Brooklyn Boro

New York court system delays evictions until at least Oct. 1

August 13, 2020 David Brand

The New York state court system has delayed evictions until at least Oct. 1, while imposing mandatory conferences in all cases filed before a mid-March moratorium took effect, including cases where an eviction warrant has been issued.

In a Wednesday directive to court personnel, Chief Administrative Judge Lawrence Marks temporarily halted evictions in cases filed or adjudicated before March 17, the first full day of a statewide eviction suspension, while forcing landlords and tenants to first conference with a judge before “any further proceedings” can continue.

“No residential eviction may take place prior to October 1, 2020 or — in the event of a future state or federal moratorium on evictions — such later date or dates set forth in law,” Marks wrote in the order.

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Marks’ order also extends the suspension of eviction proceedings in cases filed on or after March 17 until further notice.

The directive clarifies lingering uncertainty about how Housing Courts will proceed in New York City in the days since a state eviction moratorium expired Aug. 4. Trials have resumed in Brooklyn and Staten Island Housing Court, with trials set to restart in Queens in the second week of September.

New York City has identified about 14,000 tenants who were at-risk of becoming homeless this month because their cases were adjudicated before the COVID-19 pandemic prompted the state court system and Gov. Andrew Cuomo to halt evictions.

The mandatory status or settlement conferences for all residential cases that began before March 17 may also have the effect of further delaying or avoiding evictions.

During the mandatory conferences, judges will review the history of the case and the impact of COVID-19 on landlords and tenants, the order states. Judges can also refer tenants to pro bono legal services and assess specific relief available, including tenants’ eligibility for the New York Tenant Safe Harbor Act, a measure that allows renters to resist eviction if they prove they were financially impacted by COVID-19.

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“Following the conference, the court may take such further steps as it deems appropriate, including allowing the matter to proceed,” the order states.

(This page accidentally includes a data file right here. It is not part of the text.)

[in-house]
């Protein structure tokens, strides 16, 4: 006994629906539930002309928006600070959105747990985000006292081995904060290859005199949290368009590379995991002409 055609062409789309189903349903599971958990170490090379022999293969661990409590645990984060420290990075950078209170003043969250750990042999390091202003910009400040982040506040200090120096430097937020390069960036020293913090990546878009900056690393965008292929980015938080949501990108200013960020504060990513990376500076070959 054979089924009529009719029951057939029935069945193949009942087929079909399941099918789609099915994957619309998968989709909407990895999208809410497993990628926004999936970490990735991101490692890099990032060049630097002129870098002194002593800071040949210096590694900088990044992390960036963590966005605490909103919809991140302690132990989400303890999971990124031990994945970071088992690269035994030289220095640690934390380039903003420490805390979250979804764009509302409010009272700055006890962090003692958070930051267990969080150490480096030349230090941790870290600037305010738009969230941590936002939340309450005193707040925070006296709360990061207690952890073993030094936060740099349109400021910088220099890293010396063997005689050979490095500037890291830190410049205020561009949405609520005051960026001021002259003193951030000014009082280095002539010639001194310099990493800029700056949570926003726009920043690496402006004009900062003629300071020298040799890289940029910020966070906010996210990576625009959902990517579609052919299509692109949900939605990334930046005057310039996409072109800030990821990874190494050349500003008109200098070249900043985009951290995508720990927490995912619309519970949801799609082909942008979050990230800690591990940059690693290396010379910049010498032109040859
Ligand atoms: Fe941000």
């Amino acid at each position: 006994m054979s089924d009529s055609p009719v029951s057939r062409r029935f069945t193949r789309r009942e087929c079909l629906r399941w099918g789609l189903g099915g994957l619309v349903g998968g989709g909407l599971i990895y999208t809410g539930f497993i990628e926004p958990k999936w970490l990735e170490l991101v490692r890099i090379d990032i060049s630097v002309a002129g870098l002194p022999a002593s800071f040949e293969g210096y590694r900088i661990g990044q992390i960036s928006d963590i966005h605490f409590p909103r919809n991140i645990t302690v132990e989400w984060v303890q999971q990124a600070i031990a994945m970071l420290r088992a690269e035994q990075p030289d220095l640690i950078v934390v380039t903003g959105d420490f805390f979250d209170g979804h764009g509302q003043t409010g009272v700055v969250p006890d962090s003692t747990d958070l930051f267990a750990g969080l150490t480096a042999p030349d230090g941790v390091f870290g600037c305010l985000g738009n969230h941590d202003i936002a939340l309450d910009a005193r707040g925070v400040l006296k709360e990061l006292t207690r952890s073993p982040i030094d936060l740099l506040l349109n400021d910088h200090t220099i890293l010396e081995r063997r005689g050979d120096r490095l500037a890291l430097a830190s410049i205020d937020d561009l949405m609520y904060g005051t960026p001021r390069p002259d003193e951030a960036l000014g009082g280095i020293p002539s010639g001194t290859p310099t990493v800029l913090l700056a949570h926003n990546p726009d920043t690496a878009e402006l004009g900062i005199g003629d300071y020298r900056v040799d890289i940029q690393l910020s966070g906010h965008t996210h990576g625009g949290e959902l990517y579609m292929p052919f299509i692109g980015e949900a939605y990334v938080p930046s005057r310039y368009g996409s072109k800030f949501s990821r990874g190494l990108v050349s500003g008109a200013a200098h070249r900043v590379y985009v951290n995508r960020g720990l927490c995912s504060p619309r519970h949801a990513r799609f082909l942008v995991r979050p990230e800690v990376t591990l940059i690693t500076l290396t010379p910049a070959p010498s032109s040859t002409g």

The directive seems to provide judges with broad discretion to stay cases, said Sateesh Nori, the head of Legal Aid’s Queens Housing Court unit. Nori said the eviction delay, the mandatory conferences and the significant authority granted to judges were all “encouraging” aspects of the administrative order.

“I think the average judge would be willing to entertain the circumstances of the individual cases, and that’s a big deal,” he said.

In the past, judges may have had their hands tied and struggled to find legal precedent to halt an eviction, no matter the circumstances, he said. The language of the order gives judges authority to delay or halt evictions, he said.

“I think there are many, many judges who would be able to hang their hats on this language and do what they want to do as human beings, which is not evict people right now,” he said.

Landlord lawyers are less enthusiastic about the new order, which will prevent them from evicting tenants who have not paid rent for months.

“This latest order only continues to demonstrate that landlords are stymied at every turn by various directives (politically) aimed and designed to forestall a landlord’s ability to enforce his contractual rights,” said attorney Nativ Winiarsky in an email.

Winiarsky, a partner in the law firm Kucker Marino Winiarsky & Bittens LLP, said the Office of Court Administration has gone “far beyond” eviction moratorium orders issued by Gov. Andrew Cuomo.

Cuomo’s latest order, issued earlier this month, deferred to the court system on establishing a new moratorium or allowing landlords to execute evictions.

“This is an action unilaterally taken by OCA that I believe is contrary to the intentions of Governor Cuomo’s prior orders,” Winiarsky said in an email. “It seems to me that this is an improper push by the judicial branch to take on a quasi-legislative role.”

The administrative order also states that Housing Court proceedings “should” take place remotely.


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